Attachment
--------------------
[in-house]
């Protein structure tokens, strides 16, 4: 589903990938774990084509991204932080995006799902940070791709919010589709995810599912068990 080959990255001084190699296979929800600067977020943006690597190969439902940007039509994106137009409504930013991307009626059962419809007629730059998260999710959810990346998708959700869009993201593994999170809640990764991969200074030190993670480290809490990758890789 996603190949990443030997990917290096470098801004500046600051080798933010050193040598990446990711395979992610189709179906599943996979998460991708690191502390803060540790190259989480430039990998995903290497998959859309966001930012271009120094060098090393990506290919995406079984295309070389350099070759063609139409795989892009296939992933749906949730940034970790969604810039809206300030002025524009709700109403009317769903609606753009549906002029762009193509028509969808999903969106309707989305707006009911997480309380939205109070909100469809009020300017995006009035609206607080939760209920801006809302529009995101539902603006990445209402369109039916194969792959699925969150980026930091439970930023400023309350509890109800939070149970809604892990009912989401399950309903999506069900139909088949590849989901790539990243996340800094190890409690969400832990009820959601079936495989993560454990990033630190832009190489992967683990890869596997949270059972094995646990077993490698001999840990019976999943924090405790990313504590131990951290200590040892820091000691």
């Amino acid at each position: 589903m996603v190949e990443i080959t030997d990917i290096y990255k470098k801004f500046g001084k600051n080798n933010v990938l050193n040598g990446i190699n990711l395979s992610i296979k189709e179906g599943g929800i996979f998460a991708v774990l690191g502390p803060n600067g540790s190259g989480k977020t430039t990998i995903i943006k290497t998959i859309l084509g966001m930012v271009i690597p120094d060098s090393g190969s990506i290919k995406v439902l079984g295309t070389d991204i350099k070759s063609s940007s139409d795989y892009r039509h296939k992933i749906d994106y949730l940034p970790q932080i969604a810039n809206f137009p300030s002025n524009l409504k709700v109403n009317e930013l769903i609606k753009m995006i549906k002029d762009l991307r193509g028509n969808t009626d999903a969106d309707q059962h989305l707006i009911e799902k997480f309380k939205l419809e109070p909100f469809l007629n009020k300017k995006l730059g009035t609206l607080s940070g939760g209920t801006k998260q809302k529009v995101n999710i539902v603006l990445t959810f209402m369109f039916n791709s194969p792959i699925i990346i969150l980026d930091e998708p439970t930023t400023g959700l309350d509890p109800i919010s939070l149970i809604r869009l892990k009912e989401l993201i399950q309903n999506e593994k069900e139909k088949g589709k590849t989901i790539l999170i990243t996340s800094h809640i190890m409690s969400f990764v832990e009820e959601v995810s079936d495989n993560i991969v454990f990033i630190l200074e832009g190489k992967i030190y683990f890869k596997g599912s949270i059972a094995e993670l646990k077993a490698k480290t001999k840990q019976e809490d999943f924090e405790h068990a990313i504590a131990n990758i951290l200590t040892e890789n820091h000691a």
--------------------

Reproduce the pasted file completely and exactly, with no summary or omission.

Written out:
[in-house]
């Protein structure tokens, strides 16, 4: 589903990938774990084509991204932080995006799902940070791709919010589709995810599912068990 080959990255001084190699296979929800600067977020943006690597190969439902940007039509994106137009409504930013991307009626059962419809007629730059998260999710959810990346998708959700869009993201593994999170809640990764991969200074030190993670480290809490990758890789 996603190949990443030997990917290096470098801004500046600051080798933010050193040598990446990711395979992610189709179906599943996979998460991708690191502390803060540790190259989480430039990998995903290497998959859309966001930012271009120094060098090393990506290919995406079984295309070389350099070759063609139409795989892009296939992933749906949730940034970790969604810039809206300030002025524009709700109403009317769903609606753009549906002029762009193509028509969808999903969106309707989305707006009911997480309380939205109070909100469809009020300017995006009035609206607080939760209920801006809302529009995101539902603006990445209402369109039916194969792959699925969150980026930091439970930023400023309350509890109800939070149970809604892990009912989401399950309903999506069900139909088949590849989901790539990243996340800094190890409690969400832990009820959601079936495989993560454990990033630190832009190489992967683990890869596997949270059972094995646990077993490698001999840990019976999943924090405790990313504590131990951290200590040892820091000691």
């Amino acid at each position: 589903m996603v190949e990443i080959t030997d990917i290096y990255k470098k801004f500046g001084k600051n080798n933010v990938l050193n040598g990446i190699n990711l395979s992610i296979k189709e179906g599943g929800i996979f998460a991708v774990l690191g502390p803060n600067g540790s190259g989480k977020t430039t990998i995903i943006k290497t998959i859309l084509g966001m930012v271009i690597p120094d060098s090393g190969s990506i290919k995406v439902l079984g295309t070389d991204i350099k070759s063609s940007s139409d795989y892009r039509h296939k992933i749906d994106y949730l940034p970790q932080i969604a810039n809206f137009p300030s002025n524009l409504k709700v109403n009317e930013l769903i609606k753009m995006i549906k002029d762009l991307r193509g028509n969808t009626d999903a969106d309707q059962h989305l707006i009911e799902k997480f309380k939205l419809e109070p909100f469809l007629n009020k300017k995006l730059g009035t609206l607080s940070g939760g209920t801006k998260q809302k529009v995101n999710i539902v603006l990445t959810f209402m369109f039916n791709s194969p792959i699925i990346i969150l980026d930091e998708p439970t930023t400023g959700l309350d509890p109800i919010s939070l149970i809604r869009l892990k009912e989401l993201i399950q309903n999506e593994k069900e139909k088949g589709k590849t989901i790539l999170i990243t996340s800094h809640i190890m409690s969400f990764v832990e009820e959601v995810s079936d495989n993560i991969v454990f990033i630190l200074e832009g190489k992967i030190y683990f890869k596997g599912s949270i059972a094995e993670l646990k077993a490698k480290t001999k840990q019976e809490d999943f924090e405790h068990a990313i504590a131990n990758i951290l200590t040892e890789n820091h000691a």